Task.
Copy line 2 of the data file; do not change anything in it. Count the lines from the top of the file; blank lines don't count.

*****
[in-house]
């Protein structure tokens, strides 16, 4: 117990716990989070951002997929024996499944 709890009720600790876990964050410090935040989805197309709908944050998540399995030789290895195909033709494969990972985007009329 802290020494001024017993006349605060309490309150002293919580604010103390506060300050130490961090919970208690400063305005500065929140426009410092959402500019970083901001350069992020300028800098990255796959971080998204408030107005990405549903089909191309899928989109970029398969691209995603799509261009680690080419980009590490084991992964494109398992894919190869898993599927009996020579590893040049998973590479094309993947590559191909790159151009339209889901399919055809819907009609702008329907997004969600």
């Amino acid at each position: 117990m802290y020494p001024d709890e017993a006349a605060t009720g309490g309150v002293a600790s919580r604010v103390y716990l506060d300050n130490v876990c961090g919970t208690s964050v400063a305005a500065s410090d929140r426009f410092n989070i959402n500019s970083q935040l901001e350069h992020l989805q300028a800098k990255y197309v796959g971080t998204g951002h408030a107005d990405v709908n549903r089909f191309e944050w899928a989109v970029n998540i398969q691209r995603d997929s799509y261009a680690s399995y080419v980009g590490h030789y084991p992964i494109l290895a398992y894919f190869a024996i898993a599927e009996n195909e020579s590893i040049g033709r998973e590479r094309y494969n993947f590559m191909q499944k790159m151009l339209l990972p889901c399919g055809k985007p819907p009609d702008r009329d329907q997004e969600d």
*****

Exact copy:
């Protein structure tokens, strides 16, 4: 117990716990989070951002997929024996499944 709890009720600790876990964050410090935040989805197309709908944050998540399995030789290895195909033709494969990972985007009329 802290020494001024017993006349605060309490309150002293919580604010103390506060300050130490961090919970208690400063305005500065929140426009410092959402500019970083901001350069992020300028800098990255796959971080998204408030107005990405549903089909191309899928989109970029398969691209995603799509261009680690080419980009590490084991992964494109398992894919190869898993599927009996020579590893040049998973590479094309993947590559191909790159151009339209889901399919055809819907009609702008329907997004969600």